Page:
Puppy. (well, dog actually). Dog moving. Dog so glad to be out of the car.

The 2 of us just got back from Brookline where there is bare ground. Even daffodils pointing up out of it, emerging. Movement. Movement you can see. Not like here – where it looks like a well-frosted cake still. The snow causes the earth to look, well, still.

When I first got back here, back to the lake, I was tired. Dis-oriented. Where was I in my life when I drove to the city? I recall this Native American saying that I will remember inexactly, but the idea holds true for me: when asked about one’s travels, just after arrival, the answer was, “I’m still waiting for my soul to catch up with me.” It’s like, I’ve arrived home, but I’m still arriving…

Driving is fast movement. Something I can feel. But in reading about plants, I’ve been surprised to discover how slow movement can be, that what I took for not moving was just imperceptible movement. And it occurred to me that so much of what passes as stillness is, in fact, moving.

When I consider the arc of creating a piece, I tend to want to be in the phase of putting a mark on paper, or dye on silk. The crucial birthing of the idea seems like non-movement. I’m not creating tangibly. But if I turn that idea upside down, the actual seed from which all else follows precedes the evidence. That changes the equation for me. I can value the conception of the idea, that murky time when it’s coming into being – the mind, the doodles, the trying one thing and another… searching for the DNA of the work.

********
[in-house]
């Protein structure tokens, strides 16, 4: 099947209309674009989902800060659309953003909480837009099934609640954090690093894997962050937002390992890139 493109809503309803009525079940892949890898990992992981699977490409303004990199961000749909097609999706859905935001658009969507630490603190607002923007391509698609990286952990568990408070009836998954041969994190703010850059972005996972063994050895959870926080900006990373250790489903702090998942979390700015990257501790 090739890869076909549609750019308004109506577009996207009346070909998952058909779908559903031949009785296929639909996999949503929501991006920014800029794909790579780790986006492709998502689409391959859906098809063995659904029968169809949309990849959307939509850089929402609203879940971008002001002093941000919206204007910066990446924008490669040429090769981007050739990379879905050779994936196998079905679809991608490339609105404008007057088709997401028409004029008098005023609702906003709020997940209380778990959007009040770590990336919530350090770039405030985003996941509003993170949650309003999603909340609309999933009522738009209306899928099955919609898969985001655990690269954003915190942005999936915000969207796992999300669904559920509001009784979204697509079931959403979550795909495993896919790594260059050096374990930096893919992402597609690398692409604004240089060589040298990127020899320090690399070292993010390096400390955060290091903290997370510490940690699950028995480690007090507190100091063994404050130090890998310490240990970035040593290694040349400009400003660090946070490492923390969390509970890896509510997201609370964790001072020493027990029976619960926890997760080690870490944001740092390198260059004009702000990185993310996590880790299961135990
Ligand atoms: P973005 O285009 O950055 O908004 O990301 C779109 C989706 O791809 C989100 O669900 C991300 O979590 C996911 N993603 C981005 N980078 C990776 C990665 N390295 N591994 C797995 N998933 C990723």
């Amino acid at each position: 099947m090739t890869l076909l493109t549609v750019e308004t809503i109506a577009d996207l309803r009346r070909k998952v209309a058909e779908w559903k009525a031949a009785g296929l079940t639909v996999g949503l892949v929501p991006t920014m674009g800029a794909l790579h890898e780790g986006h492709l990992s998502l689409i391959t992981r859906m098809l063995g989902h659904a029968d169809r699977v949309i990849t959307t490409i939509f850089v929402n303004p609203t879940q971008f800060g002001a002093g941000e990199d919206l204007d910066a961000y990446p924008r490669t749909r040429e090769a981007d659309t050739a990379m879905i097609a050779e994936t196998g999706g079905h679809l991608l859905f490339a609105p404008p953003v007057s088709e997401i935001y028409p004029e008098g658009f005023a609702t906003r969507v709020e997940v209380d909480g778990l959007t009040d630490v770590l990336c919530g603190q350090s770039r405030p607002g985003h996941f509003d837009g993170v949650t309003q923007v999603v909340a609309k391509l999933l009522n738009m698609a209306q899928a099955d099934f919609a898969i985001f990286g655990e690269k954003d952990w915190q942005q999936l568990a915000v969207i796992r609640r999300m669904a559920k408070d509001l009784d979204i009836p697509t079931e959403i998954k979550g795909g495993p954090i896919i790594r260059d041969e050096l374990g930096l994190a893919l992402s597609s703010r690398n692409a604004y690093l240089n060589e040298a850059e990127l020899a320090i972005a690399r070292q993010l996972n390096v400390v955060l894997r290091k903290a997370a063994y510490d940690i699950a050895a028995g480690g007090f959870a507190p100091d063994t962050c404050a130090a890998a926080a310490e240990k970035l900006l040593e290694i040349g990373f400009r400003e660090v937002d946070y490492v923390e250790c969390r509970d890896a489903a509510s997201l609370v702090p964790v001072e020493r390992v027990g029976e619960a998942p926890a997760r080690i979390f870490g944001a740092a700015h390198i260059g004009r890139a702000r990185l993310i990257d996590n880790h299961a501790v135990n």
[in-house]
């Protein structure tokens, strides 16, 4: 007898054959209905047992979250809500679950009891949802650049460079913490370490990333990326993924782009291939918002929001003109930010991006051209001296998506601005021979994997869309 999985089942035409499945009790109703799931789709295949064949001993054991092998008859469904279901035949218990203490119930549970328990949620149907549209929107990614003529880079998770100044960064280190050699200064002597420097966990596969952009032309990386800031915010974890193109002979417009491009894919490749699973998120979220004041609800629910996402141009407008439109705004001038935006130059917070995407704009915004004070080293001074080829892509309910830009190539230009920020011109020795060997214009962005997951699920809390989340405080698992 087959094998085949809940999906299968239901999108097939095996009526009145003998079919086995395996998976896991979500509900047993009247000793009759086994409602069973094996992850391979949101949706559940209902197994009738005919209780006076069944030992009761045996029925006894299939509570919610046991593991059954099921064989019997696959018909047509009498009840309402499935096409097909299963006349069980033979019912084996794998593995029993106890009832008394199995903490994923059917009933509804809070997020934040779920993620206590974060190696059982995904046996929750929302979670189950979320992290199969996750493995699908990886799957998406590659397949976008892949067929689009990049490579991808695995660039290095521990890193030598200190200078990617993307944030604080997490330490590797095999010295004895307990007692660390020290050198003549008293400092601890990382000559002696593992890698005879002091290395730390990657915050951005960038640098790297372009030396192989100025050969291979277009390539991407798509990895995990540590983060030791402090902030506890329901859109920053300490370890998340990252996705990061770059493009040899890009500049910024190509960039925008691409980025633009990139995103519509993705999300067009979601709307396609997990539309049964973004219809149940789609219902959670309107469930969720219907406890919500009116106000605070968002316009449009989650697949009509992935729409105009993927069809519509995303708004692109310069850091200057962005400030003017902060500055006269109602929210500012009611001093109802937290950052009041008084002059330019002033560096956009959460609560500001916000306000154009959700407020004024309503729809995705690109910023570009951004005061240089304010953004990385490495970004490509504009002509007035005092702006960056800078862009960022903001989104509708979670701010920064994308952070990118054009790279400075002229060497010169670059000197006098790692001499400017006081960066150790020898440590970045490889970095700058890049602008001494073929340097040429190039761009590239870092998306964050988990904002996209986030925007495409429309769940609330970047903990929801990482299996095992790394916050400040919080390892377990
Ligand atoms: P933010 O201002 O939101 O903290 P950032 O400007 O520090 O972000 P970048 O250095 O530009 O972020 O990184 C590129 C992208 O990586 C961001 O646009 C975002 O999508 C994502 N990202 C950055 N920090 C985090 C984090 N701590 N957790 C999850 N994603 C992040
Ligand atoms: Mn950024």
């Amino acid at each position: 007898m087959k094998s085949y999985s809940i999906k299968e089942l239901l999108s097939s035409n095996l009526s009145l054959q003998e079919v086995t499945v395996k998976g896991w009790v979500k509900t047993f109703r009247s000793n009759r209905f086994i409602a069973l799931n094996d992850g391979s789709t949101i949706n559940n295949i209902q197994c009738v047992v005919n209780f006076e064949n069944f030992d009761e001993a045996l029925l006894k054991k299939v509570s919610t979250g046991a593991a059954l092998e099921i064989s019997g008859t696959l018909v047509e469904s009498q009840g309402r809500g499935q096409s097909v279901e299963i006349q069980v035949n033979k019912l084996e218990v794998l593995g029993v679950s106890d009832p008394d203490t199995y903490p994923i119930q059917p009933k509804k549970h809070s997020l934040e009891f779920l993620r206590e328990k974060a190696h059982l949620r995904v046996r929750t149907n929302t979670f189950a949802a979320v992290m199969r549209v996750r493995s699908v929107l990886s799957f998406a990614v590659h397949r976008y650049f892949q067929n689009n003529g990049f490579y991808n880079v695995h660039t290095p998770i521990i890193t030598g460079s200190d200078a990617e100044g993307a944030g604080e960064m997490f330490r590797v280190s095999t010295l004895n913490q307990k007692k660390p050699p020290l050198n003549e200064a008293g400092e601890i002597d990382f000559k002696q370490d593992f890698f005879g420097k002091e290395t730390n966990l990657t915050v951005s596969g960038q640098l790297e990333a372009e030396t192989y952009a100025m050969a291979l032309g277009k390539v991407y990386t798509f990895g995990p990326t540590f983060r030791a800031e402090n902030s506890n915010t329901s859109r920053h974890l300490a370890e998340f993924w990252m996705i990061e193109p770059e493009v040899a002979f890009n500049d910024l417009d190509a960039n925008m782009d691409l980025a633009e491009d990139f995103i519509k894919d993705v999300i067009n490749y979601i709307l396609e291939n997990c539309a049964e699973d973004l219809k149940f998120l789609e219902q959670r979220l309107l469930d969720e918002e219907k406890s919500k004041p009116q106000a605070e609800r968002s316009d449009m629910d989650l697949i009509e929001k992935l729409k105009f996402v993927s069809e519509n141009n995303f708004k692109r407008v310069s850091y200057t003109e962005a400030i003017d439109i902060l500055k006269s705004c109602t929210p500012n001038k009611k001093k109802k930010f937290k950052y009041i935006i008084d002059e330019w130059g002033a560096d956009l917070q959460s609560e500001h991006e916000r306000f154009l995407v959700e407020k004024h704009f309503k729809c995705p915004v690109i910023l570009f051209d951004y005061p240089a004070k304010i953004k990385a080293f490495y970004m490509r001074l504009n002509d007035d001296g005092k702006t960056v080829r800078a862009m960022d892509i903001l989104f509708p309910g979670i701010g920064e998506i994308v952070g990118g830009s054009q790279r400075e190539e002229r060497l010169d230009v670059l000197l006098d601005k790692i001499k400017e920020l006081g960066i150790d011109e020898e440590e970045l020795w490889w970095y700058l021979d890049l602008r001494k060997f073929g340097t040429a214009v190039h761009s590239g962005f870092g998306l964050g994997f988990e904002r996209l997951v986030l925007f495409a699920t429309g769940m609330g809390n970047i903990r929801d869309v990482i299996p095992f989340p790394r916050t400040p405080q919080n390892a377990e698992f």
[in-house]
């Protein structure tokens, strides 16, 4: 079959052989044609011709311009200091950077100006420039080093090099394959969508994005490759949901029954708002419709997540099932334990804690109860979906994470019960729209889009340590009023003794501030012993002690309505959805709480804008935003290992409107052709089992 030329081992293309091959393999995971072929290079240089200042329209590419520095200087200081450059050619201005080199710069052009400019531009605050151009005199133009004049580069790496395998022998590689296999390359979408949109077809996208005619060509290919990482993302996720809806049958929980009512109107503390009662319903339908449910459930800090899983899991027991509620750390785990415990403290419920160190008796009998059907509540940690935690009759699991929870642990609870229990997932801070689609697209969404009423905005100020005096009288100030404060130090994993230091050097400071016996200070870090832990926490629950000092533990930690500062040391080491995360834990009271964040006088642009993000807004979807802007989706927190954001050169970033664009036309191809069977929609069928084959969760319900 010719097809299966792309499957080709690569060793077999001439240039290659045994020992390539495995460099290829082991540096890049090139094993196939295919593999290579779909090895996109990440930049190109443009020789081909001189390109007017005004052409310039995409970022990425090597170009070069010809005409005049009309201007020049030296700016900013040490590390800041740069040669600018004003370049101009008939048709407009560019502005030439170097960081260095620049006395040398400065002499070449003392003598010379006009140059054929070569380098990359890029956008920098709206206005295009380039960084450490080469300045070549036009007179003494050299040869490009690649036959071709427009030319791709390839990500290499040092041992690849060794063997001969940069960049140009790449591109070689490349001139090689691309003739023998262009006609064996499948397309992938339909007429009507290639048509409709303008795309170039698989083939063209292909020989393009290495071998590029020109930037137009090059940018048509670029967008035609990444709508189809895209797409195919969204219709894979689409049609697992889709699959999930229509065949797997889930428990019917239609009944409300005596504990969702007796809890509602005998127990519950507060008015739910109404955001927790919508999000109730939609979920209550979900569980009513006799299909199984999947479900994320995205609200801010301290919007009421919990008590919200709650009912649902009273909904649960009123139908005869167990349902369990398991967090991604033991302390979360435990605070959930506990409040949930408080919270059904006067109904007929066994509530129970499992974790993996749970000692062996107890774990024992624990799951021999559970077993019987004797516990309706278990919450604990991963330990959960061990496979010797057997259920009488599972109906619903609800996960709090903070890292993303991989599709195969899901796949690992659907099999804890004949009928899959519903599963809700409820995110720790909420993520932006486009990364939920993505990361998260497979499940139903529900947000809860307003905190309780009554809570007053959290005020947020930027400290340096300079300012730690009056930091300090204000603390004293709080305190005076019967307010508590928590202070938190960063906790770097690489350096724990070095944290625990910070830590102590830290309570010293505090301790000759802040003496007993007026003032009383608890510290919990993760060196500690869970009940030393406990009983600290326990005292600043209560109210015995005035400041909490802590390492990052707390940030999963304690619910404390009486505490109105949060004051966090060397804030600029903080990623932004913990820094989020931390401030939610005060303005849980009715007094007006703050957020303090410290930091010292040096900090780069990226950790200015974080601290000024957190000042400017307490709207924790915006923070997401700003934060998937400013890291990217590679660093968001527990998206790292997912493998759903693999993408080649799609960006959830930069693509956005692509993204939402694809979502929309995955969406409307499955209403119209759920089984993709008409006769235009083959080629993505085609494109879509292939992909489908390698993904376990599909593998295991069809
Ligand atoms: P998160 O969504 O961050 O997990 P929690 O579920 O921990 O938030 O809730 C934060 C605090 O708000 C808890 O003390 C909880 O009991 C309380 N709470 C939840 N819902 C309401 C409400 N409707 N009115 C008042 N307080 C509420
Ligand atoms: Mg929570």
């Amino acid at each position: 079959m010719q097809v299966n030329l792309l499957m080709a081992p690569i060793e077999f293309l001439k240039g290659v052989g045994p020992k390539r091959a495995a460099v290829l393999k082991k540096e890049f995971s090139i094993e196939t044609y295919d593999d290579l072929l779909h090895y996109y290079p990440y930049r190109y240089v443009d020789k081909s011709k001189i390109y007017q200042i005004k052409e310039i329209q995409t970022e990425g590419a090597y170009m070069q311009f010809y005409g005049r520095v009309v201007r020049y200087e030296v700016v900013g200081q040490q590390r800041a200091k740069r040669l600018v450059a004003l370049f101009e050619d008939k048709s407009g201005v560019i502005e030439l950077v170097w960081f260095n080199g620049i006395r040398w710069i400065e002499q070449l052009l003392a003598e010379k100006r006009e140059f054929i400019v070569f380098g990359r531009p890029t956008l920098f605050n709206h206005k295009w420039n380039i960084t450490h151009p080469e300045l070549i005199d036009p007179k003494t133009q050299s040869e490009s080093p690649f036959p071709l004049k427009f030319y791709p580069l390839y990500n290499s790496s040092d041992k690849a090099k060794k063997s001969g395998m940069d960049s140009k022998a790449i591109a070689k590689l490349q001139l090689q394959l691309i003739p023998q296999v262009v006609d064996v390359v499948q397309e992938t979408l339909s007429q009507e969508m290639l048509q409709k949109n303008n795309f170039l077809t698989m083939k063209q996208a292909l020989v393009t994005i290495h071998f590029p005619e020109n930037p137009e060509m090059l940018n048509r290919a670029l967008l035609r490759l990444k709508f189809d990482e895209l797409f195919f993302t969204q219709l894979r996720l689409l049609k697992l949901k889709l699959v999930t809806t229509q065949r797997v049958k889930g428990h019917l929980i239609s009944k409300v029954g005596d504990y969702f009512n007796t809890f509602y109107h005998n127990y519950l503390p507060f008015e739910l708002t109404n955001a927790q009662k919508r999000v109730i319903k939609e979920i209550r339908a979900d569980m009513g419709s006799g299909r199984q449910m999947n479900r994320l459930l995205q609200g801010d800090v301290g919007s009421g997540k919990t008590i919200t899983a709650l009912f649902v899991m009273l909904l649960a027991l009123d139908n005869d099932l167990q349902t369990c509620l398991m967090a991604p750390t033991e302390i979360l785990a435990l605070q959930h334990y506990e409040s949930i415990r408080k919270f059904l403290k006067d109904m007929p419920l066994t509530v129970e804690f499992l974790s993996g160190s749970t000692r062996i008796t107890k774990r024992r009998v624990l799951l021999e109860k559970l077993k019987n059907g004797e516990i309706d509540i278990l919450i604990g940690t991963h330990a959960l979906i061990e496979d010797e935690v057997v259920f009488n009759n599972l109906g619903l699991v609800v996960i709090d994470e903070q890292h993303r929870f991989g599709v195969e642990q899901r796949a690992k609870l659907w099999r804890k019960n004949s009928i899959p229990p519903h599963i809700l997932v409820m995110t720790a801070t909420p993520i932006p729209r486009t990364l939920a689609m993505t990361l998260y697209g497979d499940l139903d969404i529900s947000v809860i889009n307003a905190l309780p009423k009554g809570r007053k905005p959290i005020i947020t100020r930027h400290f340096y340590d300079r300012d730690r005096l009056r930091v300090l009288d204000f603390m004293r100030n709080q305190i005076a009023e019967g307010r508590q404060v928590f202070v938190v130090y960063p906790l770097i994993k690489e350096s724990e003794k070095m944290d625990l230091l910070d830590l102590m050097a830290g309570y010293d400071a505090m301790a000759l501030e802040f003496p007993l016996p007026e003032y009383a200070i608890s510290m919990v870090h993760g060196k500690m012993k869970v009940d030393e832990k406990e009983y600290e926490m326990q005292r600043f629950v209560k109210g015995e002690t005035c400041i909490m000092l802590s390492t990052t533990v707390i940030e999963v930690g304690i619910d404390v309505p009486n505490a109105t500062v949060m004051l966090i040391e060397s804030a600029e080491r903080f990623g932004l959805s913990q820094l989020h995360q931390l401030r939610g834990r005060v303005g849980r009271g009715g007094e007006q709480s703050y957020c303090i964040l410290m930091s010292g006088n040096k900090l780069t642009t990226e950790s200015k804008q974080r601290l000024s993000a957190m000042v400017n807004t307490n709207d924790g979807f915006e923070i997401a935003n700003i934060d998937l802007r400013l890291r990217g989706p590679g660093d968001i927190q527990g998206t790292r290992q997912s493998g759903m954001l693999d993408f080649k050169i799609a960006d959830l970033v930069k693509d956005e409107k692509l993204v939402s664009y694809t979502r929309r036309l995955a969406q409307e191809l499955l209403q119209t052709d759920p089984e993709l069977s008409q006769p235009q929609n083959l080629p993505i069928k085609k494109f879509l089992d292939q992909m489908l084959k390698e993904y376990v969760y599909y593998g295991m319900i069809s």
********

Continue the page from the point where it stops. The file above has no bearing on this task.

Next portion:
And also, at the end of a piece. It’s done. It’s waiting, not yet in front of the outside viewer. All seems quiet. But, no, there is movement: the photographer, the labels, not to mention the shift going on inside myself. I now am taking my large piece into the world, and that internal movement, so imperceptible, is that not the one with most impact? For me, I’d say so. Yes.